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January 2, 2014

When Good Traders Go Bad

By

Matt Samelson

We, like many others, doubt the Whale's bets were made in the true spirit of hedging. It appears Iksil suffered the sin of hubris, vastly overestimating his ability to succeed and underestimating the potential downside to the bank. While not criminal, his activities resulted in embarrassing losses for J.P. Morgan. That ego drove a colored and faulty view of his strategy is illustrated by the fact that Iksil and his team were literally able to "shout down" and bully the relatively inexperienced risk manager overseeing the group's activities.

 

THE FATEFUL DECISION

Thus we see that decisions to break the law, or less severely "step over the line," are simply extensions of the same decision-making that occurs in the normal course of business. Individuals weigh risks and returns. Time, pressure and desperation may cause transgressors to leap from the relatively benign blue boxes to the more serious red boxes. Once in the red, the "candy" of the gain (or desperation associated with a loss) can be tangible and overwhelming. This is often sufficient to permit continuation of the questionable or illegal activity.

Acting in one's own interest in the role of a fiduciary offers examples of fertile ground for questionable decisions. There is considerable legal ambiguity regarding fiduciary responsibility. It is therefore possible for a fiduciary to make some decisions in their best interests while not specifically breaking a law. Misuse of soft dollars is an illustration.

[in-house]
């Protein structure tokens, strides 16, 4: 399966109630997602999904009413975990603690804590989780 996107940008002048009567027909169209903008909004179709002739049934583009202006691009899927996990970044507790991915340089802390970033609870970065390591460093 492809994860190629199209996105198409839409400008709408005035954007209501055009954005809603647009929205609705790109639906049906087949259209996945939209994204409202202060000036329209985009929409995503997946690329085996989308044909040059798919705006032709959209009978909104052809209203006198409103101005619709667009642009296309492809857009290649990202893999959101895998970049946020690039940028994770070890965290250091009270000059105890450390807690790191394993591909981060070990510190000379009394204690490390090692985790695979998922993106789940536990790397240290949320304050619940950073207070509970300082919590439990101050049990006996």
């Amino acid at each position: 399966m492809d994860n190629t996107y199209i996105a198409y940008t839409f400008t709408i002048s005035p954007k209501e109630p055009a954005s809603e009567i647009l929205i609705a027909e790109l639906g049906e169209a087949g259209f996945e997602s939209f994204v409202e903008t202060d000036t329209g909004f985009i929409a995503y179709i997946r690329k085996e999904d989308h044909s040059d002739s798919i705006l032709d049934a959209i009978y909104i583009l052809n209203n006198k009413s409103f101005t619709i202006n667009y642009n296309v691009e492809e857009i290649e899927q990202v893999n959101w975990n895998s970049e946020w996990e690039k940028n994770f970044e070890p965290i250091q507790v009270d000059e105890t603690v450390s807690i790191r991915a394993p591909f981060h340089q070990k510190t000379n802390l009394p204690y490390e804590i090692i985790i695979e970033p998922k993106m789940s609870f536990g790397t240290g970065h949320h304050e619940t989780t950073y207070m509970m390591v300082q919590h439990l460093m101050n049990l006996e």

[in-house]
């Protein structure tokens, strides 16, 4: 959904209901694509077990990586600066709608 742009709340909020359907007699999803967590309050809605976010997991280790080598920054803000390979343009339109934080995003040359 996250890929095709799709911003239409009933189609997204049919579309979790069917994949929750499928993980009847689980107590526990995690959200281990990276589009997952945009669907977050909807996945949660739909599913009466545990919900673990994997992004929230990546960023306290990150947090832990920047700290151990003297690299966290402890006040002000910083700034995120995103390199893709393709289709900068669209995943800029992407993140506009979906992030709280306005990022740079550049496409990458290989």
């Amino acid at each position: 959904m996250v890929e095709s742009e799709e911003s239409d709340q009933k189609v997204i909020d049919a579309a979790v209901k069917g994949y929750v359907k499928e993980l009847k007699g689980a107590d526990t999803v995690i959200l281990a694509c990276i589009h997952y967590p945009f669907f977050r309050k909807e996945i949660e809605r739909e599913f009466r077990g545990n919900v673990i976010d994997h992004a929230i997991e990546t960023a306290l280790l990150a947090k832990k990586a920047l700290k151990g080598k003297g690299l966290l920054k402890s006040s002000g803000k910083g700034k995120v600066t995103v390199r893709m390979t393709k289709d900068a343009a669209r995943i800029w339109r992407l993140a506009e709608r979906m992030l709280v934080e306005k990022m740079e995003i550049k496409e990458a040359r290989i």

There are also decisions that have ramifications of criminal or civil liability. Insider trading is a clear example. One chooses-at the risk of fines and civil or criminal action-to trade on nonpublic proprietary information for virtually certain gain.

Decision-making consciously or unconsciously is a risk-based process. The temptation to step into the realm of the "inappropriate," unethical or illegal is arguably within all of us. In most cases, the individuals don't set out to be rule-breakers. They are confronted by situations in which they may be under pressure, may not have the time or focus, or may delude themselves into believing a legal transgression is not really a "line in the sand." Once the transgression has been made, the pull from the immediate benefits, and lack of immediate negative implications, can incite continued behavior in the same vein. That's when the risks overwhelm the rewards, and lives are ruined.

 

Matt Samelson is a principal and director of equities for market research firm Woodbine Associates.

 

 

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